When Do Girls Stop Growing?

The age when girls stop growing has a lot to do with when they start puberty. Here experts explain what to expect, plus a few common height prediction methods doctors use.

The timing of puberty plays a pivotal role in when a girl will reach their full adult height. The age girls stop growing varies, but typically, it is around 14 or 15 years old though it can be earlier or later depending on when they entered puberty. While girls tend to start and end puberty earlier than boys, a biological difference usually isn't noticeable until after the age of 10.

"If you look at the growth chart for both [males] and [females], there's a smooth, steady slope until they reach 11 to 14 years, which is when most kids get into the pubertal stage," says Danton Kono, M.D., a pediatrician with Dignity Health Mercy Medical Group in California.

On the other hand, it can take some boys well into their college years to reach the final adult height. "[Females] can enter pubertal development as early as age 8, whereas [males] might be 9 or 10 years old if they're on the early end," says Dr. Kono.

While this article uses the terms "boy" and "girl," it's important to note that gender is a personal identity that exists on a spectrum, can change over the course of a person's lifetime—and most importantly—is something that a person defines for themselves. Sex, on the other hand, is assigned at birth based on the appearance of a baby's genitalia. While sex assigned at birth often matches a person's gender (called cisgender), sometimes, for transgender, intersex, and gender nonbinary people, it does not.

When Do Girls Stop Growing?

After their first menstrual cycle, it isn't long before girls can reach full adult height. In fact, girls stop growing taller and reach their final adult height just two to two-and-half years after that first menstrual cycle.

The beginning signs of female puberty, including breast development, body hair growth, and discharge, are indicators that your child may soon begin to grow in height faster than they were before. Females who are going through puberty typically experience a growth spurt after their breasts begin to develop, according to the American Academy of Pediatrics, followed by their first period two to three years later.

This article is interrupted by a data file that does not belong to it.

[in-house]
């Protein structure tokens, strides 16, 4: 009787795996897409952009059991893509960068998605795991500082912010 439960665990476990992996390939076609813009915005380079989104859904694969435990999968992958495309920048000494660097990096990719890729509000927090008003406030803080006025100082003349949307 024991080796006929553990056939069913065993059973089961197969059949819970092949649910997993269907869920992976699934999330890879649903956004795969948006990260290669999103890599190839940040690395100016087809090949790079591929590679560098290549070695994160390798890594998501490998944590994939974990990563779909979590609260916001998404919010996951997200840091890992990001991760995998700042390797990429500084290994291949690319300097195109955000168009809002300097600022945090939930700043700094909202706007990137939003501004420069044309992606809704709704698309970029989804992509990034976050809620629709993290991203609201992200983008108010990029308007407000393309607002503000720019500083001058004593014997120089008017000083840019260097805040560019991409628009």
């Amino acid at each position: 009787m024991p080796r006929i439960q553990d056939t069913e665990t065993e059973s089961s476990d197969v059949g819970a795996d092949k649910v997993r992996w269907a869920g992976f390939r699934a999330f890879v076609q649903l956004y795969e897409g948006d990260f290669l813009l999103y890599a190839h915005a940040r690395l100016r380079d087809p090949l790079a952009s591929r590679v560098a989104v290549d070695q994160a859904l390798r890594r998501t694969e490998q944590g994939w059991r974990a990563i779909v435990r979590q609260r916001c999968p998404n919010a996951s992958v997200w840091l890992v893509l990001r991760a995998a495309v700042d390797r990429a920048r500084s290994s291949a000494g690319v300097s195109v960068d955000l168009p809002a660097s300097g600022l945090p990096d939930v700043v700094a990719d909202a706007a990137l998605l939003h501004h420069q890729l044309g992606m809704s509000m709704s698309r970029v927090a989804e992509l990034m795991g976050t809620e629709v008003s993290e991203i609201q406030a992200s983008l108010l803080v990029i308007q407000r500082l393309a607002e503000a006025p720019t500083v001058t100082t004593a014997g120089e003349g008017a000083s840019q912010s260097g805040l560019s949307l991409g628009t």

Height Prediction Methods for Girls

While there's no precise way to accurately determine how tall girls will be once they start growing, there are two common methods pediatricians use to predict adult height for girls.

Most doctors use what's known as a "mid-parental height calculator" to predict adult height, though Dr. Kono says he isn't a fan of the method because "it's still very inaccurate." For this calculation, you take your child's biological's father's height and subtract 5 inches, then add that number to the child's biological mother's height and divide that sum by 2. The resulting number, plus or minus 3.35 inches, is the predicted range of height the child should reach.

"For example, if dad is 5'10" and mom is 5'5", you would take 5'10" minus 5 inches, that's 5'5", add it to mom's height and average the two, which is 5'5"—that's a prediction that their [child] should grow to be 5'5", give or take about 3 inches," explains Dr. Kono.

Dr. Zoltan Antal, chief of pediatric endocrinology at NewYork-Presbyterian Komansky Children's Hospital and Weill Cornell Medicine, uses a different method. For a child who's already going through puberty, he recommends finding their height percentile on a growth chart and following the corresponding curve.

Using the Centers for Disease Control (CDC) growth chart, for example, a 10-year-old female who stands 54 inches tall (4'6") is in the 50th percentile for their age. Following that growth curve out, they should reach a height just over 5'4" no later than age 18.

When to See a Doctor

If your child seems far beyond or behind their peers in physical development, it may be time to talk to a pediatrician. Females who don't show signs of breast development by age 13 and/or don't have their first menses by age 15 or 16 are considered delayed in puberty. On the flip side, a child who's showing signs of puberty at 6 or 7 years old could be experiencing early puberty.

"With either of those extremes, have their pediatrician take a look because there could be medical or endocrine (hormonal) problems causing early or delayed puberty," says Dr. Kono. Pediatricians can do a bone age X-ray in office to determine if your child is on track to reach average adult height.

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